The second nuclear age takes place in a post-Christian world. New atomic missiles come from North Korea, Pakistan, India, China – with diverse religious and nonreligious traditions. The United States, set to start its own nuclear modernization, now too is a post-Christian nation.
“Post-Christian” here means the decline in primacy of a Christian worldview in politics, especially in the United States and Europe. During the first nuclear age and Cold War, both were Christian societies by this definition. And while Christianity still has many adherents, it lacks the authority it had during the years of the Cold War. This decline of authority means that calculations of self-interest in international politics bear almost all of the weight for restraint and shaping world order. Questions that drove debate about the Cold War arms race are no longer asked with the same passion. Yet these questions haven’t vanished. Who, for example, determines the national interest? Who does the calculations on which self-interest is founded and that determine nuclear armaments buildup?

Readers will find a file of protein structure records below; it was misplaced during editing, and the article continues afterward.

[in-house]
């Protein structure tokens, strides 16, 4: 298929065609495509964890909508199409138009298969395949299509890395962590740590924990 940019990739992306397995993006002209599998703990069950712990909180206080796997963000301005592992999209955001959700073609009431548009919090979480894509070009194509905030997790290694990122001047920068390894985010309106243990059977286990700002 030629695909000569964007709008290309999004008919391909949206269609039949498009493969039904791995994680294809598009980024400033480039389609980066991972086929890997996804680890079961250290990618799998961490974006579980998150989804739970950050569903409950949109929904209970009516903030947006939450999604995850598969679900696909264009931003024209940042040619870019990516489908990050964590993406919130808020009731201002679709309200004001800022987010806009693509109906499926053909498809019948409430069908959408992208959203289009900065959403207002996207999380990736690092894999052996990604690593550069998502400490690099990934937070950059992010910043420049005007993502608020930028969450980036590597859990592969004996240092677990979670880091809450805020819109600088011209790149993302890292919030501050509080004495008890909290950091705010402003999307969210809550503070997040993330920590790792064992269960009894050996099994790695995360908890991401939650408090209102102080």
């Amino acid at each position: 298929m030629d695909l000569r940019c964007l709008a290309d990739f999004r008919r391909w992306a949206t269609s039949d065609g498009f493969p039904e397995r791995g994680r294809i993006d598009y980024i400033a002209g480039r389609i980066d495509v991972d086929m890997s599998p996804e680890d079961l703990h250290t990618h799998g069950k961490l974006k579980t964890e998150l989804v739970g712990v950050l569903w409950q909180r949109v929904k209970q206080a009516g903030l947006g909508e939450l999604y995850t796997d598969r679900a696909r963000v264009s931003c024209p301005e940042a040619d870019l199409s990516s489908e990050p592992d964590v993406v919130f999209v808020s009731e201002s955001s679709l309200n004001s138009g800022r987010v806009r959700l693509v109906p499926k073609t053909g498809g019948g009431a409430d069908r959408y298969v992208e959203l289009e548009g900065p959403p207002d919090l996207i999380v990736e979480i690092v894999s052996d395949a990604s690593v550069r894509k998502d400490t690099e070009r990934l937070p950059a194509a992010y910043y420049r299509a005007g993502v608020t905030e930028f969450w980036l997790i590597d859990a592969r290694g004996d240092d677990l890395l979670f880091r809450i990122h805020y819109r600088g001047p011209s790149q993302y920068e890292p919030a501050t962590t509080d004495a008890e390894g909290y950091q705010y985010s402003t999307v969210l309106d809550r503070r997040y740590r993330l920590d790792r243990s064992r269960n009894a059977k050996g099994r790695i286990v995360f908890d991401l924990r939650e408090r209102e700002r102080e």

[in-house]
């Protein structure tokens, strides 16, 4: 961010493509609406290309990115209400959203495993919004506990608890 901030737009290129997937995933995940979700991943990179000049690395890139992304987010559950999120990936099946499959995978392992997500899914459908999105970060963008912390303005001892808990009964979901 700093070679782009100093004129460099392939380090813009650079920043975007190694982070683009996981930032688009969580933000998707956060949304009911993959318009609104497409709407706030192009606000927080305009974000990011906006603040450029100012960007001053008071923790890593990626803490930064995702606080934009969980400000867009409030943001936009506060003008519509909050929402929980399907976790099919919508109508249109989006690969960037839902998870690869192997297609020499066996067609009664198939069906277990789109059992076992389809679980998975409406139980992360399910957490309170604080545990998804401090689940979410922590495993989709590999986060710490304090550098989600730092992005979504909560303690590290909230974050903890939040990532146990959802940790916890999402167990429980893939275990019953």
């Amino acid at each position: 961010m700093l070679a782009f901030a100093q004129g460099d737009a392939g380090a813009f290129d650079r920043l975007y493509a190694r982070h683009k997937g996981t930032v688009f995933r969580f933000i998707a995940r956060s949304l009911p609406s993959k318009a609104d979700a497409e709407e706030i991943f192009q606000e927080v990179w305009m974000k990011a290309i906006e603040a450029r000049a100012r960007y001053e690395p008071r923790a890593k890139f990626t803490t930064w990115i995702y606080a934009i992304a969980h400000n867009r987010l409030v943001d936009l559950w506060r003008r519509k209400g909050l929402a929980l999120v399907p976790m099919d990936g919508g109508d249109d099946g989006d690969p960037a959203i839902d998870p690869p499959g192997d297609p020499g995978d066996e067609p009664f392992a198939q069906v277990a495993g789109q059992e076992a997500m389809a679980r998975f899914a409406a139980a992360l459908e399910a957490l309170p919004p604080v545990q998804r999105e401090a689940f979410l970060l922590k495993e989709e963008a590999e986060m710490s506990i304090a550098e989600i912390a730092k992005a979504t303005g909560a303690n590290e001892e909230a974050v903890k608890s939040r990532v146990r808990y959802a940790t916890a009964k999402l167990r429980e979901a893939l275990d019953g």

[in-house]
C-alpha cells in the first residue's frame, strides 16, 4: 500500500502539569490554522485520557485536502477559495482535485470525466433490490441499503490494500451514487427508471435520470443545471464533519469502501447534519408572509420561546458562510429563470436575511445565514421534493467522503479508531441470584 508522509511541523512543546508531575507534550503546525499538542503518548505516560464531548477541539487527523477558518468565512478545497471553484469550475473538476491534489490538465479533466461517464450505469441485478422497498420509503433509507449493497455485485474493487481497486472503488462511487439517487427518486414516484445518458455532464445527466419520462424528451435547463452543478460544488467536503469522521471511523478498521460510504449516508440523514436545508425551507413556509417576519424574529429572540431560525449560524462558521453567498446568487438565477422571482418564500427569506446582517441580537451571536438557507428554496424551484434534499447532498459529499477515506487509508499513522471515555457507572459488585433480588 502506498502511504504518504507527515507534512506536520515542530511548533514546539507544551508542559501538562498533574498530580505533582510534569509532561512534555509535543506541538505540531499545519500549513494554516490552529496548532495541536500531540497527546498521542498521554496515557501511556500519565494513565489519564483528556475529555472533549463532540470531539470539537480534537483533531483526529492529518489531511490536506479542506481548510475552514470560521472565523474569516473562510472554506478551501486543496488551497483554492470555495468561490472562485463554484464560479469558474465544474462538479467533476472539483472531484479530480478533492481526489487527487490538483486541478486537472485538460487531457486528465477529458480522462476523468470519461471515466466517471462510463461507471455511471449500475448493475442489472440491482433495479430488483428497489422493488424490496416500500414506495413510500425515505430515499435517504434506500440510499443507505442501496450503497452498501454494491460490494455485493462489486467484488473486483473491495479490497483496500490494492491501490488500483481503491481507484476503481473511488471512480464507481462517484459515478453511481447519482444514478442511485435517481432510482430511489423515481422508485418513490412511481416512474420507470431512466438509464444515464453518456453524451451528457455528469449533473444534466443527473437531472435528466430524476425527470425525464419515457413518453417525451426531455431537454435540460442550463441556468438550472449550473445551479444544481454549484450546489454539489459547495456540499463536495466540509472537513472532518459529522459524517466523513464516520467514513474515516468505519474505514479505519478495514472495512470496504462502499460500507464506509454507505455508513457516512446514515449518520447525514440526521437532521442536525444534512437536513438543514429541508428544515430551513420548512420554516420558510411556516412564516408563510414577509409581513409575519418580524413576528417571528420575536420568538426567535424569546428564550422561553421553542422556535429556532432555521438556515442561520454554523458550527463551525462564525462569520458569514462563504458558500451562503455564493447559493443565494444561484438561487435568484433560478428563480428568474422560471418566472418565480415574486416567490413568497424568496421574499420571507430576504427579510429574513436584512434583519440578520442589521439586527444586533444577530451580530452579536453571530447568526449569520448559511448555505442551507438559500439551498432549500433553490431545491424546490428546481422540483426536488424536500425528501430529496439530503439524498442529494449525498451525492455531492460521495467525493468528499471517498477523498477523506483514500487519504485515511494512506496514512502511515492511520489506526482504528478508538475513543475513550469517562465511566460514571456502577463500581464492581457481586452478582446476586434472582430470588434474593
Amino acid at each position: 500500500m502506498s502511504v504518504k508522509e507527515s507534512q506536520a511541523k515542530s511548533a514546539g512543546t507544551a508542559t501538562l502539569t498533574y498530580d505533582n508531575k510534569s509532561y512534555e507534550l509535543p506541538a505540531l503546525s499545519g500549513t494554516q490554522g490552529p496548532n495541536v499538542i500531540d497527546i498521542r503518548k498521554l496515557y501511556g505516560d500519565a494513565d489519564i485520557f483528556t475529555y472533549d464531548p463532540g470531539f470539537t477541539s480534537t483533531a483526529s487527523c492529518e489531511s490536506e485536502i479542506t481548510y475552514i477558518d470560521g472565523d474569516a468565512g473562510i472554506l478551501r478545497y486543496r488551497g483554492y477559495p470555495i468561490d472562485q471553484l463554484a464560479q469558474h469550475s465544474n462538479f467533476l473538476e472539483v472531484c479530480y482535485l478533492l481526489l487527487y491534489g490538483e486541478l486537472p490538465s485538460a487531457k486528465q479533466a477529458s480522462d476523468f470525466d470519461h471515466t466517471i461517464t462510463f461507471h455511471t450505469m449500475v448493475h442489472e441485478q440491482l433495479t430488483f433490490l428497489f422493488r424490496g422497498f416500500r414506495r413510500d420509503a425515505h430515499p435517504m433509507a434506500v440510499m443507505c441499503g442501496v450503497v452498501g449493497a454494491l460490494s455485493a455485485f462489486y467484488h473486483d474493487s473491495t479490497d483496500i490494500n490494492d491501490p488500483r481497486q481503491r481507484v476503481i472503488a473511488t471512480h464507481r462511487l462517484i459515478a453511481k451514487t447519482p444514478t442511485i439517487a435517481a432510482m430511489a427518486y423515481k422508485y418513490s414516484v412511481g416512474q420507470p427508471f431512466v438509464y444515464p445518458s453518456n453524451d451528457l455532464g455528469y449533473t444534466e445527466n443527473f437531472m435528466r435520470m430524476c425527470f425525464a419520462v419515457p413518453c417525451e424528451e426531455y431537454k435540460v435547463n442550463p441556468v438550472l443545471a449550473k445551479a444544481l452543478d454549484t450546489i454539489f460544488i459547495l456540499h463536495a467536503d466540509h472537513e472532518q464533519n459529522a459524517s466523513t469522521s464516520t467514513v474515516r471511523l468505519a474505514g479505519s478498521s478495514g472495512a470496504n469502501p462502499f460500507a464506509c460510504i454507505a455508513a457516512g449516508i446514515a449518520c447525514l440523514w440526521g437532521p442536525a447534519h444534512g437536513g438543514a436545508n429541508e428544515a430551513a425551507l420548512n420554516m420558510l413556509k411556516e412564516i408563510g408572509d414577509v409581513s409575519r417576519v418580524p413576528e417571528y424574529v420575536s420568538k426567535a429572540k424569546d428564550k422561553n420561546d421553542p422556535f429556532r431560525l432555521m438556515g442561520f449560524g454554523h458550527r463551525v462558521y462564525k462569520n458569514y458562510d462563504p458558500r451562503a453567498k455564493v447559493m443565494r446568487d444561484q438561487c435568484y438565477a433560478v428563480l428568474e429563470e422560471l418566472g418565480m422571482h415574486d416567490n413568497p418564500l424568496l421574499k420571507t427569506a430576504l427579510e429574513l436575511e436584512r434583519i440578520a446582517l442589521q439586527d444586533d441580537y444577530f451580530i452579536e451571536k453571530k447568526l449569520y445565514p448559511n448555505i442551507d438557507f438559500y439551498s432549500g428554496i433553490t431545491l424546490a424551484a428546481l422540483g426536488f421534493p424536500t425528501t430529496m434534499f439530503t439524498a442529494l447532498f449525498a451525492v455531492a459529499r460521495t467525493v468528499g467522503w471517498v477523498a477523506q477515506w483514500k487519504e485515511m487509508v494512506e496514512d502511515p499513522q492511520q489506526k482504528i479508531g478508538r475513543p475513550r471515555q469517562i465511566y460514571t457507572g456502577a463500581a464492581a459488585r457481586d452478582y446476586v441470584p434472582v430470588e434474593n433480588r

This article was originally published by the Institute for Security Studies (ISS) on 12 April 2017.
Conflict data sources show fewer armed conflicts, but are we getting the full picture?
Political violence in Africa is rising and it is more complex than before. But it is significantly less deadly than in previous decades, according to a number of conflict data sources.
Open-source conflict data is increasingly used to supplement reporting and analysis of trends in instability in Africa. A number of recent global reports, including the OECD States of Fragility 2016: Understanding Violence, use conflict data to show changes in conflict type, actors, tactics and intensity across and within countries over time.